“And then we will slowly open the service to more and more people. We want to make sure that everything works right,” chief executive and co-founder Talmon Marco said in a telephone interview late last month. “It’s like a plane taking off when still paving the runway.”
Juno’s launch should test two basic propositions in commerce that go beyond ride-sharing. One harks back to the foundations of free enterprise, and that’s the idea that having ownership of a thing or a business improves its quality. The other is the notion that consumers will make marketplace decisions based on the perceived good of an option. In recent years, businesses have appealed to people’s interest in supporting environmentally sustainable businesses, fair trade for suppliers, and so on.
In this case, Juno’s betting that riders will prefer its service over Uber and other competitors because of better service and superior treatment of its workers – both propositions that are nothing more than pledges from Juno’s founders at this point. One thing is certain, however: Marco, who just missed making a billion dollars when he sold a voice-over-Internet company he created, has access to a lot of capital. Marco says his firm has already enlisted “thousands” of drivers for a soft launch.
“We’re possibly the second-largest player in New York, in terms of the driver pool,” Marco said. “We have sufficient liquidity to launch tomorrow.”
Marco also said that his company is not only recruiting drivers from Uber but he’s taking “the best ones.” He says Juno’s drivers will also be in newer vehicles.
All drivers there are licensed by the NYC Taxi and Limousine Commission (TLC), as required by law. Their vehicles must also be licensed with the TLC, and they have to carry commercial insurance.
Like Lyft, which also has gone up against Uber, part of Juno’s pitch is that the startup is going to do better by drivers than Uber. Juno’s drivers will provide better service because they’re happier, Marco said. That’s because key to Juno’s model is that the drivers will receive a certain amount of equity in the company, based on how much they drive. The model is common in Silicon Valley, the high-tech cradle that spawned Uber. (Washington Post owner Jeff Bezos is an investor in Uber.)
Under Juno’s ownership plan, drivers — as a class — will receive restricted stock units (RSUs) along with the co-founders and investors. The founders — Marco, Sunny Marueli, Ofer Samocha, and Igor Magazinik — allocated one billion shares for themselves, a company document says. Every quarter, the company will distribute 25 million RSUs to the drivers group. The goal is that within 10 years, the drivers will have hold one billion RSUs also. To receive RSUs, the drivers must be on the road for at least 120 hours per month for 24 of 30 months. The exact distribution would depend on how many hours a driver puts in, and top-ranked drivers would receive a bonus. Of course those benefits only become realized if the company is sold or offers stock to the public.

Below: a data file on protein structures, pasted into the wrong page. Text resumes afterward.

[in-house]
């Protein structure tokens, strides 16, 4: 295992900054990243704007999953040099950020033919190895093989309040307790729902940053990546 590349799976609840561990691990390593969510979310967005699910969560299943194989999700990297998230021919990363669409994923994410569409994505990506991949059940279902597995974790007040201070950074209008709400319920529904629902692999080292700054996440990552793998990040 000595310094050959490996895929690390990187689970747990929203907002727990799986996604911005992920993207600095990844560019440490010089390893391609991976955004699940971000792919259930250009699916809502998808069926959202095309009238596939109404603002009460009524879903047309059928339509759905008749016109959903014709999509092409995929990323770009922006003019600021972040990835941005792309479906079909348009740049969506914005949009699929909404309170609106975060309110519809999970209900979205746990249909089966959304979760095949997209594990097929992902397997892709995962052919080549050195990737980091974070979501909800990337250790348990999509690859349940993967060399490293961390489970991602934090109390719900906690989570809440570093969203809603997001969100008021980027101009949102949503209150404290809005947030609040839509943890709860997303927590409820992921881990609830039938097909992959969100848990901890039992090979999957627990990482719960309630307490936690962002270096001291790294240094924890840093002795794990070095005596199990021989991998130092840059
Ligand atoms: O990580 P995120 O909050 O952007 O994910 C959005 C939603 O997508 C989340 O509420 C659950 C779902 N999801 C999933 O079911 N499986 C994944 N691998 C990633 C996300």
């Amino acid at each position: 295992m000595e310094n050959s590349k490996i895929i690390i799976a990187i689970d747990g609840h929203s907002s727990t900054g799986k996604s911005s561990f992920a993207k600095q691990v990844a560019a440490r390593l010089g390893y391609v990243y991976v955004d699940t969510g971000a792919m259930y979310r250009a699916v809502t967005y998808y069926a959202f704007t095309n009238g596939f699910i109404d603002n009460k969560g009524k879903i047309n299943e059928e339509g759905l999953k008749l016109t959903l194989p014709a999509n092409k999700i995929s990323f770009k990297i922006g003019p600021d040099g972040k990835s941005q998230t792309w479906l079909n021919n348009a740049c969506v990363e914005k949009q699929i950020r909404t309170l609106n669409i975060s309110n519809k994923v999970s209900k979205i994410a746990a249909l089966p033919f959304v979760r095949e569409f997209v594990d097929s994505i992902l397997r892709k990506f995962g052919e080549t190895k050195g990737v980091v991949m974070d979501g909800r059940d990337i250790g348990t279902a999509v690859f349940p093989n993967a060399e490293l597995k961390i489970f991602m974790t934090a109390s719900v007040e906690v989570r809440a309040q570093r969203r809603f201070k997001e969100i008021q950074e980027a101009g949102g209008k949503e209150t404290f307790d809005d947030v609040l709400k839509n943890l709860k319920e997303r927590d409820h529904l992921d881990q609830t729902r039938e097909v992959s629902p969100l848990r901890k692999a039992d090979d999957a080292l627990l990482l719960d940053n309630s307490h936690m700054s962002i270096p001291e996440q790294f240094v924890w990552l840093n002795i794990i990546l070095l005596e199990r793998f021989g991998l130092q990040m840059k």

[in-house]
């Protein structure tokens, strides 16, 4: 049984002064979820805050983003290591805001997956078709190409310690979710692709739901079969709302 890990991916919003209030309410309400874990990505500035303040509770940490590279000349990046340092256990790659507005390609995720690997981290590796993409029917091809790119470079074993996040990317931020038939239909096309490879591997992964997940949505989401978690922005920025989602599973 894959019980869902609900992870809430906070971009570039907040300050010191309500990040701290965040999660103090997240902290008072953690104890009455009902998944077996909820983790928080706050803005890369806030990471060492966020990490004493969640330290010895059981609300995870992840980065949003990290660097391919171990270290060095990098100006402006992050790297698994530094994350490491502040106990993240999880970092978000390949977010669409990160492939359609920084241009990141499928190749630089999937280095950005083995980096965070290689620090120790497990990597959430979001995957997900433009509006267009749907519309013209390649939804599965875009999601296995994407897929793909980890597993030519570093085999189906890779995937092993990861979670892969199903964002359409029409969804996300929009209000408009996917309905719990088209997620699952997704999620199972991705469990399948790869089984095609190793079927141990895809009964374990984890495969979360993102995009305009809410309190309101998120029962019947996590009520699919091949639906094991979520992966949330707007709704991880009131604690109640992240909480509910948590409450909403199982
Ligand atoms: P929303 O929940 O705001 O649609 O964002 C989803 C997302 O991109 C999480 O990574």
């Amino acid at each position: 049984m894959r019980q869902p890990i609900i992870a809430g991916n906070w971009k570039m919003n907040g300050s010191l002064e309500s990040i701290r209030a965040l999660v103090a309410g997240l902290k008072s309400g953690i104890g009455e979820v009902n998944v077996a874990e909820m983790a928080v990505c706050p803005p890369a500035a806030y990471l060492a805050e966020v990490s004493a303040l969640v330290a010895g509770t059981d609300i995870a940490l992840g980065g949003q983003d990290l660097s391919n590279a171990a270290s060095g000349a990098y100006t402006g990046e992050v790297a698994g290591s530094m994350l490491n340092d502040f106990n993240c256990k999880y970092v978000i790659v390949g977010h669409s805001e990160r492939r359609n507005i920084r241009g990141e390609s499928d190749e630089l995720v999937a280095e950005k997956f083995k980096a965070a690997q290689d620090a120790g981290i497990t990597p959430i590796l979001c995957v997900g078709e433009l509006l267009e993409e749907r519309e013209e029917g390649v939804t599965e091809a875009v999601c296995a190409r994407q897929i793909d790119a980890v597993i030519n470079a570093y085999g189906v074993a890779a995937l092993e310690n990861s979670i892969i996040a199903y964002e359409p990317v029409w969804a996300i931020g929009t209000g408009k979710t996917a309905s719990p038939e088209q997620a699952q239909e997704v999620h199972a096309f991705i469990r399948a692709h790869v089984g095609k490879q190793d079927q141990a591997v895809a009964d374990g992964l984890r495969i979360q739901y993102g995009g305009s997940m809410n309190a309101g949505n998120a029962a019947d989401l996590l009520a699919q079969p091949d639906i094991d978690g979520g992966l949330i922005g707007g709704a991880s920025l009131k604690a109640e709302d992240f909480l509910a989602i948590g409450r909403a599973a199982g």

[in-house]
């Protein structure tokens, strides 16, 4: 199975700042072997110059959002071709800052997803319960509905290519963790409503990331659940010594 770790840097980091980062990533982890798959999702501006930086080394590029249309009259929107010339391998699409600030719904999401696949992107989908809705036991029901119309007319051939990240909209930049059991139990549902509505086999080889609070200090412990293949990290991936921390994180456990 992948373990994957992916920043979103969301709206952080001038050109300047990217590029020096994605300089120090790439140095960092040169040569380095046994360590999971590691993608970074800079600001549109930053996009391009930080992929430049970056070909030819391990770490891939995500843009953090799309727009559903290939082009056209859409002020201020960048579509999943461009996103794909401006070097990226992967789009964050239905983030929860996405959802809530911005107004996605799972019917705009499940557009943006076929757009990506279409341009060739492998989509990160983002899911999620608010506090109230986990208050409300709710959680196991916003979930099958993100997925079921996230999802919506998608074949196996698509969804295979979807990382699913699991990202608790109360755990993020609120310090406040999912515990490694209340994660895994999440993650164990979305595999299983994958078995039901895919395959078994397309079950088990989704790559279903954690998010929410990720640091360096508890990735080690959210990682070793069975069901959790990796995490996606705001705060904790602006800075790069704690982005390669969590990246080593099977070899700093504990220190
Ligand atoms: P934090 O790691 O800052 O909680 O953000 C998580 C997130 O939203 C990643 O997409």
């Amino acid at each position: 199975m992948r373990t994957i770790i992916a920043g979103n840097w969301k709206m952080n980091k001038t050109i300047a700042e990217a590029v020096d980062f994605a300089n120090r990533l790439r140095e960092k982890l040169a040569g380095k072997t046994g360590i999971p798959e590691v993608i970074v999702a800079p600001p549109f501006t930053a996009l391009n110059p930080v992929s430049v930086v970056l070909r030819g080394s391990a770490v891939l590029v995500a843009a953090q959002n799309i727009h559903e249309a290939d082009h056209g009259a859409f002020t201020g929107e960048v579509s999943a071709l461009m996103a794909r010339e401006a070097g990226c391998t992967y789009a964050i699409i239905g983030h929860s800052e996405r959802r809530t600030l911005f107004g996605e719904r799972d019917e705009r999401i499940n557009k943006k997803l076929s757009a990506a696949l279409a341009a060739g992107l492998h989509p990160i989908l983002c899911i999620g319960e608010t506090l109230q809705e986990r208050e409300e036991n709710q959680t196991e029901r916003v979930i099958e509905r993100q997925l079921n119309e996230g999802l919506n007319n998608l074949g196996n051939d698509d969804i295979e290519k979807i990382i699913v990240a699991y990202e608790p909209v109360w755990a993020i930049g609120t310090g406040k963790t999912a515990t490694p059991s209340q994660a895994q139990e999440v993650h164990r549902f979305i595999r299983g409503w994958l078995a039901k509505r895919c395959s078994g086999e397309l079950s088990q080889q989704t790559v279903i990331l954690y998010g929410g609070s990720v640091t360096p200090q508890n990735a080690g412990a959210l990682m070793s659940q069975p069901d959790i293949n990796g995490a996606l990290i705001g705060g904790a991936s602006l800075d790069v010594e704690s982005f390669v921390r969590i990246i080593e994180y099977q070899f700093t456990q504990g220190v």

“All technology companies are doing this. Why should a company that deals with programmers be any different? I don’t see any reason,” Marco said.
The driver’s happiness – and success – should therefore translate into a better experience for the rider, Marco says.
In addition, however, Marco believes riders will opt for the firm that has a proven reputation for handling its staff better than competitors. It’s the sort of idea that other companies have used to sell cloth diapers or fast-casual food: the idea that sustainability, transparency, or being environmentally friendly can pay off.
“When it comes down to choosing between Uber and Juno, how would you like to enter that car?” Marco asks. “Would you like to enter the car that is abusive to drivers as with Uber, or would you like to enter that car where the driver is happy and treated better? All things being equal, I believe that the passengers are willing to make the right choice.”
If Marco’s plans come to pass, New Yorkers will be the first to decide.
Here’s the stock ownership plan: